I am a newcomer in the field of statistic. I am wondering about using precision instead of variance in a prior.

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    $\begingroup$ Can you make your question more precise? As given, it is too vague. $\endgroup$ – Xi'an Jul 14 '15 at 7:24
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    $\begingroup$ I provided an answer that assumed that you ask about Normal distribution but please correct me if I am wrong. If the question is about parametrization of Normal distribution please edit your question so ti is more precise. $\endgroup$ – Tim Jul 14 '15 at 7:38

I guess that you ask about parametrization of Normal distribution, as some statistical software such as BUGS, or JAGS use precision rather than variance. First, notice that it is not true for every statistical package, e.g. R or Stan use "traditional" standard deviation (square root of variance), so this is not always true. Why precision is used? It is mostly for some historical, obsolete, reasons. The general rationale, as I heard about it, was that we are rather interested in how "precise", i.e. focused around the mean, is our variable, rather then how "unprecise" or diffuse it is, since we often think of it in terms of mean.

There is also another reason given by Kruschke (Doing Bayesian Data Analysis: A Tutorial with R, JAGS, and Stan, p. 454):

Because of its role in conjugate priors for normal likelihood function, the gamma distribution is routinely used as a prior for precision. But there is no logical necessity to do so, and modern MCMC methods permit more flexible specification of priors. Indeed, because precision is less intuitive than standard deviation, it can be more useful to give standard deviation a uniform prior that spans a wide range.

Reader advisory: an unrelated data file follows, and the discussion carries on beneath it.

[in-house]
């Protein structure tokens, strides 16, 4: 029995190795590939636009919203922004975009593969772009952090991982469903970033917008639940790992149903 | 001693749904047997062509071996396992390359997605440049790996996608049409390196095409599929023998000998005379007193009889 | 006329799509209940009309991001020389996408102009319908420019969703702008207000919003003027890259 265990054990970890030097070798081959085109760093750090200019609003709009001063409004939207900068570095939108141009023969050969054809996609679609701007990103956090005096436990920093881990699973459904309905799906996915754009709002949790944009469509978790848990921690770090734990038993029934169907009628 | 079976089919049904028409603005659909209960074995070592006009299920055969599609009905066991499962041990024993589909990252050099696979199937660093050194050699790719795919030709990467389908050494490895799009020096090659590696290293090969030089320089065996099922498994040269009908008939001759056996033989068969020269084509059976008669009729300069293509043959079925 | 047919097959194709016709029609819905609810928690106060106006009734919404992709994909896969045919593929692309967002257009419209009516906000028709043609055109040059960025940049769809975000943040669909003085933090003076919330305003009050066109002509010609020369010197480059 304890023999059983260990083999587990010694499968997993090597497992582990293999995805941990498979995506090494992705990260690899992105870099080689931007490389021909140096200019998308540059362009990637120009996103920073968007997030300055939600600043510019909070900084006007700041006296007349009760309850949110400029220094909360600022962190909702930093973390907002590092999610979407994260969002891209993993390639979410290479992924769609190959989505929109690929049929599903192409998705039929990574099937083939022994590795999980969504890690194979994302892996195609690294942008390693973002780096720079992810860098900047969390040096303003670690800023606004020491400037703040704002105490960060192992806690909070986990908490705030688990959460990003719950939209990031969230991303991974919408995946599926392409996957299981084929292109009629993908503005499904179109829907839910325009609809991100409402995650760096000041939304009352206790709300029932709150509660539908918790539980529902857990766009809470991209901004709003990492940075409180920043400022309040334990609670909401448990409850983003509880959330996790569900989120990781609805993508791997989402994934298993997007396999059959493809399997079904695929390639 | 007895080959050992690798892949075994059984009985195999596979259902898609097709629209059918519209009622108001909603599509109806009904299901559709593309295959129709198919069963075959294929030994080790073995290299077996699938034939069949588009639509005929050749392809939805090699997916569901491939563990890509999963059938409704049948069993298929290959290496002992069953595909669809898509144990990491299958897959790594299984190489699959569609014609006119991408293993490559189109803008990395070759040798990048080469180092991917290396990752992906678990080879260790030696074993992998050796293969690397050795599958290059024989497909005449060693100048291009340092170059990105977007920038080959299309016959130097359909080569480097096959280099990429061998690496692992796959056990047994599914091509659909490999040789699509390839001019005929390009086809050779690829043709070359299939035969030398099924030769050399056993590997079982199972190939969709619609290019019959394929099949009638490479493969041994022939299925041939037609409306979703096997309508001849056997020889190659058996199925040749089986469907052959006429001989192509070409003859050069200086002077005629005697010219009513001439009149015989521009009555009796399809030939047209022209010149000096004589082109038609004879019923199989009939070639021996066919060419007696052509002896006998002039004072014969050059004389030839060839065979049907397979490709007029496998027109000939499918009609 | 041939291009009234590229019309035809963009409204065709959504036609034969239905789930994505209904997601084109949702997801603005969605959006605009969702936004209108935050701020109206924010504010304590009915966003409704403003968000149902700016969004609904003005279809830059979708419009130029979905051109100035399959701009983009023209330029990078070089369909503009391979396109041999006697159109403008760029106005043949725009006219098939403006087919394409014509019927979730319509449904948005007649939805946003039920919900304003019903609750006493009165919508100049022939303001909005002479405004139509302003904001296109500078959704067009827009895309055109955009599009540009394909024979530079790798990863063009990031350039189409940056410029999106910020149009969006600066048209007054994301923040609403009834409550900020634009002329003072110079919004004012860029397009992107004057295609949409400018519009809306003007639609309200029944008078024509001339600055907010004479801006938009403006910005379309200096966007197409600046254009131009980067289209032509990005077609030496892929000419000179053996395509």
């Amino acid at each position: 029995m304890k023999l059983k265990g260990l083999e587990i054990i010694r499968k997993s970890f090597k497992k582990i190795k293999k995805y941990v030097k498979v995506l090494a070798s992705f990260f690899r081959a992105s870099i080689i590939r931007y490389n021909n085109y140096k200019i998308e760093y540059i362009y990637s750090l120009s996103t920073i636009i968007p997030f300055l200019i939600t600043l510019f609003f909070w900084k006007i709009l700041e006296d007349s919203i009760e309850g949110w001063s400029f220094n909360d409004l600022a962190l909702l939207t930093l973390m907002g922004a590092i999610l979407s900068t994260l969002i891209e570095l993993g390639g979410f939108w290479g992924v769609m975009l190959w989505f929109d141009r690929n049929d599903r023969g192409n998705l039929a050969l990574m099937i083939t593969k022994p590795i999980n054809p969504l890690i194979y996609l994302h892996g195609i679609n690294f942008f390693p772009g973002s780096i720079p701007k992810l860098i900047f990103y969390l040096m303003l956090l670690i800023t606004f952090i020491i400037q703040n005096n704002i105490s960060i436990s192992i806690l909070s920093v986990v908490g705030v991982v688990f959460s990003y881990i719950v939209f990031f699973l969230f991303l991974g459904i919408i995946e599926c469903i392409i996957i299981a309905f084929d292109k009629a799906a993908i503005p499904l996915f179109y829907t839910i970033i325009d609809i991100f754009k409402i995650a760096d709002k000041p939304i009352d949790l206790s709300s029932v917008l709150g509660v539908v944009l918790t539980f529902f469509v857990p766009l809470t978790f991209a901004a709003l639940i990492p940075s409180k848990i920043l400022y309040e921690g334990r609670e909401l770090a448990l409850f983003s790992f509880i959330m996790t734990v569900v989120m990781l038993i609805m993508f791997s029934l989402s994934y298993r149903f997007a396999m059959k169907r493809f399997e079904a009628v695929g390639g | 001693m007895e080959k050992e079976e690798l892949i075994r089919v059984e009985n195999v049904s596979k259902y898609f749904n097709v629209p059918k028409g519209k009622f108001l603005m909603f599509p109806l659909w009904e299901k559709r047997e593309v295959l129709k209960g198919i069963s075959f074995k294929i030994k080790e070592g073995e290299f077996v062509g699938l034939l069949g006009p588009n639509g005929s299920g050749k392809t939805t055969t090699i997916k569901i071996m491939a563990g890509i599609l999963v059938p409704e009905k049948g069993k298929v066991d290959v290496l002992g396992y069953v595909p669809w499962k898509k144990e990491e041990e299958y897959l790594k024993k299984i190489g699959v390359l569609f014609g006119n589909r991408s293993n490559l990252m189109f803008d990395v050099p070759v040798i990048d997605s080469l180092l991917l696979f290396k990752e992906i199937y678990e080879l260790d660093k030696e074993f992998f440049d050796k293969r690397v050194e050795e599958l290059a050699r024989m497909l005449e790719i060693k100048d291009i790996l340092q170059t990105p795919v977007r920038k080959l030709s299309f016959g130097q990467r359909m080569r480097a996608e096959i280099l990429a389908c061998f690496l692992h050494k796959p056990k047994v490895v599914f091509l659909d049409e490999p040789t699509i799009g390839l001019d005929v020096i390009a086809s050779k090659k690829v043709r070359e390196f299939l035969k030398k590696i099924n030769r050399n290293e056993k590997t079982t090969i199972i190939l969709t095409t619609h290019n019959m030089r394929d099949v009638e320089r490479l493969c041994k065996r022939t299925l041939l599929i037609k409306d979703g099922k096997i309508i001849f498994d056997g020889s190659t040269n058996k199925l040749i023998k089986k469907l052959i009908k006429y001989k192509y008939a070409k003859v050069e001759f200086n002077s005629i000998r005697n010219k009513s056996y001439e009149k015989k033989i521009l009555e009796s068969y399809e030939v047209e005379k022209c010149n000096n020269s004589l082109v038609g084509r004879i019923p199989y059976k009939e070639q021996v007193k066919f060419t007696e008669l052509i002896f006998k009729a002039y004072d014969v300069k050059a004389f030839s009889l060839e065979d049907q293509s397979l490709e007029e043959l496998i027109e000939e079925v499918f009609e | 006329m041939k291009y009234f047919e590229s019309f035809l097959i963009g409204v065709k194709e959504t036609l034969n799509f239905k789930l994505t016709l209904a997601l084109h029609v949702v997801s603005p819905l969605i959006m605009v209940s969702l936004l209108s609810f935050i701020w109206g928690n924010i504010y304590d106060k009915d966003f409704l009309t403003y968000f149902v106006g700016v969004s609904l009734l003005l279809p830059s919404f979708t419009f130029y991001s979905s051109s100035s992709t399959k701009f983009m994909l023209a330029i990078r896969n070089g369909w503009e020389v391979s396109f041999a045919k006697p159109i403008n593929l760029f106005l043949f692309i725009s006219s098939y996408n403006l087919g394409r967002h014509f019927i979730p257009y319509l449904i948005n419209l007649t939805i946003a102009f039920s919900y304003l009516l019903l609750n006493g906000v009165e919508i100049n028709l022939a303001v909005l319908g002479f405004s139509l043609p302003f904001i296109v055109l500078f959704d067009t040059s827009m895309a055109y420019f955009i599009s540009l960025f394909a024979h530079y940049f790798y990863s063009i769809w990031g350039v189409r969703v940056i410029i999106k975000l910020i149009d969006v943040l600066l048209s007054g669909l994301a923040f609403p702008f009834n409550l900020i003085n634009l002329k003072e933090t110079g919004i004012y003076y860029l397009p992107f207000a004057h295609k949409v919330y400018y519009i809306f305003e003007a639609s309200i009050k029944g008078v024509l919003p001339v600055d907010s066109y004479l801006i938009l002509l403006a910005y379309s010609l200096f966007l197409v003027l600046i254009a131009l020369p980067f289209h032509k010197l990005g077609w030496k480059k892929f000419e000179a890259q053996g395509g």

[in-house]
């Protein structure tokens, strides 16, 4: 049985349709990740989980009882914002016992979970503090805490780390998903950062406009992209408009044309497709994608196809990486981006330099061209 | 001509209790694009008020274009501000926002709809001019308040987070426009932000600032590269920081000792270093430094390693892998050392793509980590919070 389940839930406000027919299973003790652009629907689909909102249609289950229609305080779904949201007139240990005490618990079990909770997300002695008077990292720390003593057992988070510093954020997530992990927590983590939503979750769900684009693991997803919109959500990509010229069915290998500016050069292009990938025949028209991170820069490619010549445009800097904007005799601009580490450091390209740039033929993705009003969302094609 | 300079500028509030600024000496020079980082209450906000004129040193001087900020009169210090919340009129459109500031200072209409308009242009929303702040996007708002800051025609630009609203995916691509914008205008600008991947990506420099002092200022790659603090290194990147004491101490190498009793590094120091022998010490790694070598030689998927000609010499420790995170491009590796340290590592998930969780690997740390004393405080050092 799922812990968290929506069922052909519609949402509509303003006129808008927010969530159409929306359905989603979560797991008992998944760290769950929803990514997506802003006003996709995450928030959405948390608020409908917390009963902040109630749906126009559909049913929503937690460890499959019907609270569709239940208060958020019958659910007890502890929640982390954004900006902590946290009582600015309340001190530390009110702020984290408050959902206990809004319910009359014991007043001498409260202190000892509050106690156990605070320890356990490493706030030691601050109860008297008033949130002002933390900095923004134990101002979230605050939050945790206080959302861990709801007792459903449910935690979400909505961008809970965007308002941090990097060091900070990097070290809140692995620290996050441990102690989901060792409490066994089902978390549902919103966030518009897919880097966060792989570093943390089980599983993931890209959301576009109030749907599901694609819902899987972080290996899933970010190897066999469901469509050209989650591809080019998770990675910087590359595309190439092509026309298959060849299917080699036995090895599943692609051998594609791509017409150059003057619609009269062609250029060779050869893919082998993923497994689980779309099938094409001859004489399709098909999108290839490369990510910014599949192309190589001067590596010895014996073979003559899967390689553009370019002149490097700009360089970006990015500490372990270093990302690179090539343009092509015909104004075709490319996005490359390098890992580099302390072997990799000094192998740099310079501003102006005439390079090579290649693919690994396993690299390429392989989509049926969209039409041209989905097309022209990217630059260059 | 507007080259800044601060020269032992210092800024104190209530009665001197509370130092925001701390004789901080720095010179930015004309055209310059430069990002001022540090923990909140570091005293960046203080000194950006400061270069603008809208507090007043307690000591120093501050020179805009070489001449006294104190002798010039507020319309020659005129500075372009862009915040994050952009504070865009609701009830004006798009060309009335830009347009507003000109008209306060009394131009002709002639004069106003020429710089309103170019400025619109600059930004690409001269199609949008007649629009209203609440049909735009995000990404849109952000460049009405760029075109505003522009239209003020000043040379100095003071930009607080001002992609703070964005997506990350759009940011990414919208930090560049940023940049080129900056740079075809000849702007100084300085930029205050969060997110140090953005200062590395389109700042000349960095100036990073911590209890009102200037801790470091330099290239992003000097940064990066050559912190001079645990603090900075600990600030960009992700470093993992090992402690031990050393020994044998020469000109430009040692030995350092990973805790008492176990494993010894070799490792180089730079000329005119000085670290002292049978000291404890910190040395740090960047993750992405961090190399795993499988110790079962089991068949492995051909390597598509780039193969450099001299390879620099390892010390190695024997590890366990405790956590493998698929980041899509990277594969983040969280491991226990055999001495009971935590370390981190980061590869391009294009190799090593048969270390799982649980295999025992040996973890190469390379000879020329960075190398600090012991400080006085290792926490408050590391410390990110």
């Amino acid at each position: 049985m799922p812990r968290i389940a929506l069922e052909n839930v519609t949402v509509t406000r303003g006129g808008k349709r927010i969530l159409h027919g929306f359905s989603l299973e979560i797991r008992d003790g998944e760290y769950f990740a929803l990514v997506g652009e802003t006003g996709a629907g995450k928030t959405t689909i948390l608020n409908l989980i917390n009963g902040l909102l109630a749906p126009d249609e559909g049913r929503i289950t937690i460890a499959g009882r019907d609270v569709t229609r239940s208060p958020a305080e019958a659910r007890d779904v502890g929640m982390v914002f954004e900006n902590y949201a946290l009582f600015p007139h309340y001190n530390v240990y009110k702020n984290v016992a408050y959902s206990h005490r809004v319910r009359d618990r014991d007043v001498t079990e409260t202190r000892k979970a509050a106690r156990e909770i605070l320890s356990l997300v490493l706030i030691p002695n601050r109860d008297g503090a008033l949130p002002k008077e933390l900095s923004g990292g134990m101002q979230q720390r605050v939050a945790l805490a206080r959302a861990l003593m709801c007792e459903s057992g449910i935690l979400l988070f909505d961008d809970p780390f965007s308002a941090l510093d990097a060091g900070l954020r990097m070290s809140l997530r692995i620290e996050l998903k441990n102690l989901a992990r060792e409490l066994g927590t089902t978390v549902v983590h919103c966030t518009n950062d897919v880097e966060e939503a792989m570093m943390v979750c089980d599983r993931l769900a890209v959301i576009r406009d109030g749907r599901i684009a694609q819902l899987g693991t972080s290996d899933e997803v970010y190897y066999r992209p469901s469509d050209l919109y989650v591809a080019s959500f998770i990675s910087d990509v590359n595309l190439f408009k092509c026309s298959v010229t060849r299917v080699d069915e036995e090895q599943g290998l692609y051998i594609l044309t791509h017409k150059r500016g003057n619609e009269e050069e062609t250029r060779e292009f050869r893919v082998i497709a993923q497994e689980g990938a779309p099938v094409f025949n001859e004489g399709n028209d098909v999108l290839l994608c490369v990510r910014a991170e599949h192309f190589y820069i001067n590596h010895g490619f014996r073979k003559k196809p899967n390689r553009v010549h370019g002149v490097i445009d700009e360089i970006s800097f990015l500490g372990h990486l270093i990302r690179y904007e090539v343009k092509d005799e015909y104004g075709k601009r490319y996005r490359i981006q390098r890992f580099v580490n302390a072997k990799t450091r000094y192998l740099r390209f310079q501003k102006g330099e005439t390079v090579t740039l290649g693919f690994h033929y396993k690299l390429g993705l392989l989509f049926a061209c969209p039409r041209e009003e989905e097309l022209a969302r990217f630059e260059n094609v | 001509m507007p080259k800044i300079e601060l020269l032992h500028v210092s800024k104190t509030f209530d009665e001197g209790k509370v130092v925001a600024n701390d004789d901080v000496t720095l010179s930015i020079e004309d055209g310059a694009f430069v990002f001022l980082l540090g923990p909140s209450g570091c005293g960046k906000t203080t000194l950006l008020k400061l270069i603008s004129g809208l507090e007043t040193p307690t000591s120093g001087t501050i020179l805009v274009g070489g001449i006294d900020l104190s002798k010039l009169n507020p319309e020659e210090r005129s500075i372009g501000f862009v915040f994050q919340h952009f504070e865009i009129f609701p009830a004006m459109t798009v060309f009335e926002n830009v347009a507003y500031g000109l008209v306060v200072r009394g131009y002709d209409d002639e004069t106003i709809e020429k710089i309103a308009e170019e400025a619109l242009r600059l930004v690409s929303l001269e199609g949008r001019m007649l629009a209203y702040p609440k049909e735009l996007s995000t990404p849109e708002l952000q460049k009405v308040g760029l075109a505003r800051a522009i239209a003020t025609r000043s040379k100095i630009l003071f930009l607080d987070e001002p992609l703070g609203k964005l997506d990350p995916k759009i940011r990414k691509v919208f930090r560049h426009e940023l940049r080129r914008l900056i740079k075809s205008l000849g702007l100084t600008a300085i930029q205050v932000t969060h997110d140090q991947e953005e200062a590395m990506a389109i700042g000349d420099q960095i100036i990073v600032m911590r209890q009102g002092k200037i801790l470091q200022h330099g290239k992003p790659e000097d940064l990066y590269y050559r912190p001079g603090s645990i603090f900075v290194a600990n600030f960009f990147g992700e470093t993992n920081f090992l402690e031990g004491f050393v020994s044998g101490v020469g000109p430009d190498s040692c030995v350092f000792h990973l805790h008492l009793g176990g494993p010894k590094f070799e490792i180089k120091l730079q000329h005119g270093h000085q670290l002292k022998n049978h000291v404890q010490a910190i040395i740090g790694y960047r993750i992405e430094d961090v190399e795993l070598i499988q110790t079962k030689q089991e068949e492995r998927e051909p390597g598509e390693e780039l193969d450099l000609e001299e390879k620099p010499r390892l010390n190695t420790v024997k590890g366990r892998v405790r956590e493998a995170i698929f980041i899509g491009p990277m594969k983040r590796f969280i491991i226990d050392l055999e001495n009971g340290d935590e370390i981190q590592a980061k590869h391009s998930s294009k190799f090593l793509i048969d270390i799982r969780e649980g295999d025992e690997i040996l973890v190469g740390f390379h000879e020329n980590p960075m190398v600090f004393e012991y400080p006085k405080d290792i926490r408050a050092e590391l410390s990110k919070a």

The problem with precision is also that in most cases people are interested in knowing the variance, so you end up with inverting precision.

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    $\begingroup$ In WinBUGS or BUGS $precision=\frac{1}{Variance}$ $\endgroup$ – Deep North Jul 14 '15 at 11:15
  • $\begingroup$ @DeepNorth yes, that is true - what you want to say..? $\endgroup$ – Tim Jul 14 '15 at 12:41
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    $\begingroup$ hehe, I did not read your last sentence before. $\endgroup$ – Deep North Jul 14 '15 at 12:57

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